Payer-to-Payer Data Exchange on FHIR: Payers would be required to exchange data using a FHIR-based API, and to do so at a patient’s request, whether that be during open enrollment or some other time of insurance policy transition. CMS also hopes that easier data exchange between a patient’s current and former payer will potentially eliminate the need for repeat PA processes.
Payers Should Prepare Now
Though there’s no guarantee that the coming months will see the burden-reduction rule reissued in exactly it’s previous form, however, payers shouldn’t waste any time in preparing to comply with its suggested requirements. Begin by determining whether your organization will develop the necessary software and workflows internally or partner with a vendor, keeping in mind that some may not yet have the necessary technical capabilities in place to develop software that meets the proposed requirements.
Next, think through how your organization will organize and codify its medical policies and clinical guidelines so that they also are in line with the proposed requirements. Will care area, cost, or volume take precedence as your organization begins to adjust its PA strategy?
Consider taking advantage of existing resources as your organization and its technology partners begin looking at how best to tackle PA overhauls. FHIR-focused accelerators like the HL7 DaVinci Project and CodeX offer FHIR implementation guides and other forms of expertise that can help ensure compliance. FHIR Connectathons, which feature hands-on API development and testing, may also prove beneficial, as they offer opportunities to test the capabilities of existing solutions and exposure to what other organizations are doing.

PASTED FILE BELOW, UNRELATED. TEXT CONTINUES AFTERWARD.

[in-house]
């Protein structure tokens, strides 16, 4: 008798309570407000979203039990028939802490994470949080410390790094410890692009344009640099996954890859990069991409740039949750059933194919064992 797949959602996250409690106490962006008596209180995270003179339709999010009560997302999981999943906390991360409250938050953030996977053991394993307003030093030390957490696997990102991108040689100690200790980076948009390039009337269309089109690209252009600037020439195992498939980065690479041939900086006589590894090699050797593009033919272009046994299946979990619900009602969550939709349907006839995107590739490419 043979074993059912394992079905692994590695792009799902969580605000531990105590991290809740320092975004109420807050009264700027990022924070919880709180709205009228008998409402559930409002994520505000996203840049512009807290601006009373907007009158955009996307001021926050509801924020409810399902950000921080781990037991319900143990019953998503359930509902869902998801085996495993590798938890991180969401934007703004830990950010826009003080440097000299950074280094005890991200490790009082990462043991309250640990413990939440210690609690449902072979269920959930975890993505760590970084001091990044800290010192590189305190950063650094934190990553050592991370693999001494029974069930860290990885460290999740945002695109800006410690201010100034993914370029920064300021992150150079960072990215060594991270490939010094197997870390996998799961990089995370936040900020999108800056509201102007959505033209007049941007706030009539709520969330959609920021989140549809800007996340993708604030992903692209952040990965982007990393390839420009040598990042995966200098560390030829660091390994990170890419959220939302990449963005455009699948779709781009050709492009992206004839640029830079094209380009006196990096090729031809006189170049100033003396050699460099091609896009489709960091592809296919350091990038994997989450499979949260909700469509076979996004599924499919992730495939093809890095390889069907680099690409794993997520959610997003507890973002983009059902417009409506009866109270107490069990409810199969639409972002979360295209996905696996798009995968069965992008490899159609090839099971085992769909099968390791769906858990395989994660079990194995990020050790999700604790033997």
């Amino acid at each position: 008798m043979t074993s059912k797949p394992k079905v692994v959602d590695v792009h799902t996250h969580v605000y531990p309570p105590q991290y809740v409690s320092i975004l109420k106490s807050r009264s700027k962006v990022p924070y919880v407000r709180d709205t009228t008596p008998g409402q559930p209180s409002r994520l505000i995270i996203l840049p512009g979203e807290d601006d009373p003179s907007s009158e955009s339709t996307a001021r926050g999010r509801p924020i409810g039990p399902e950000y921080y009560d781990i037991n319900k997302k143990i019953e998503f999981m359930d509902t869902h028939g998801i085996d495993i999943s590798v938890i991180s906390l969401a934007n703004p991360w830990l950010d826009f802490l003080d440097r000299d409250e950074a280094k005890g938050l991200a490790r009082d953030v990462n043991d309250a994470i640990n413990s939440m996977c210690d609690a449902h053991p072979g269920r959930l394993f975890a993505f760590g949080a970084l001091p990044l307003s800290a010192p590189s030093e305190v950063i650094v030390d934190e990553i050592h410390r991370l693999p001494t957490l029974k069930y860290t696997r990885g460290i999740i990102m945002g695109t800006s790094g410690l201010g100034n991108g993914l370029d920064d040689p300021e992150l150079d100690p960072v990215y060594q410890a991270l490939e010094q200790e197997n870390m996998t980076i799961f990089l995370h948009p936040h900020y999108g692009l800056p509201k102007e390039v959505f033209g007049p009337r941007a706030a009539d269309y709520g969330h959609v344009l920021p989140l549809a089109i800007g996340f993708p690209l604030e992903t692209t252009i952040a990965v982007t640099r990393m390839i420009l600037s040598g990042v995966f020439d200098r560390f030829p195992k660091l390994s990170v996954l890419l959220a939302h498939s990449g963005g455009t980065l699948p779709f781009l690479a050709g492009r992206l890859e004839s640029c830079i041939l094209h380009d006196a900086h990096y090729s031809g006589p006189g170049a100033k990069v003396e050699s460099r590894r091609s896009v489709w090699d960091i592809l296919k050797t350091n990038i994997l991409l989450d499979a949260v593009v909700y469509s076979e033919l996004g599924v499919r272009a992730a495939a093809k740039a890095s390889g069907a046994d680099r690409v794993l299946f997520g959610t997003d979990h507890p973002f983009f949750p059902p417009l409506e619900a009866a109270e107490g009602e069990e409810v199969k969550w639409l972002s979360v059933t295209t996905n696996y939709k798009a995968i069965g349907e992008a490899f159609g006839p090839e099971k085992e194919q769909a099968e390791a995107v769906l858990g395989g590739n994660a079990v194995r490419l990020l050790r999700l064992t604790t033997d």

Physicians should be communicating and collaborating with their EHR partners ensuring their administrative and clinical workflow and the data captured in these processes converge and flow through to support the access, use and exchange of applicable information to support automated PA via the FHIR standards (Da Vinci CRD, DTR, PAS) called for in the proposed rule.
New Processes Now Will Help Avoid Workarounds Later
While CMS hasn’t set any deadlines in stone, it would be prudent of payers and providers to begin preparing for the requirements set forth in the proposed burden-reduction rule. The days of paper-based PA processes are slowly but surely coming to a close, as automated health IT processes become more ubiquitous, and public and private organizations become more vocal about the need to eliminate administrative burdens that hasten physician burnout and create costly barriers to care. According to CMS, once finalized, the rule will save between $1 billion and $5 billion over the next 10 years. No healthcare stakeholder wants to be caught flat-footed by a federal requirement they weren’t quite prepared for. Patient care hangs in the balance, after all. Developing new FHIR-enabled, API-based PA workflows now will ensure your organization is prepared to not only comply with future CMS rules but will enable cost reduction, operational efficiency and expedited access for patients needed care.
If your organization needs support in how to best approach planning for the re-emergence of the PA Burden Reduction Rule or just to better understand the proposed policy and the technology and standards available for use, please reach out to me at email@example.com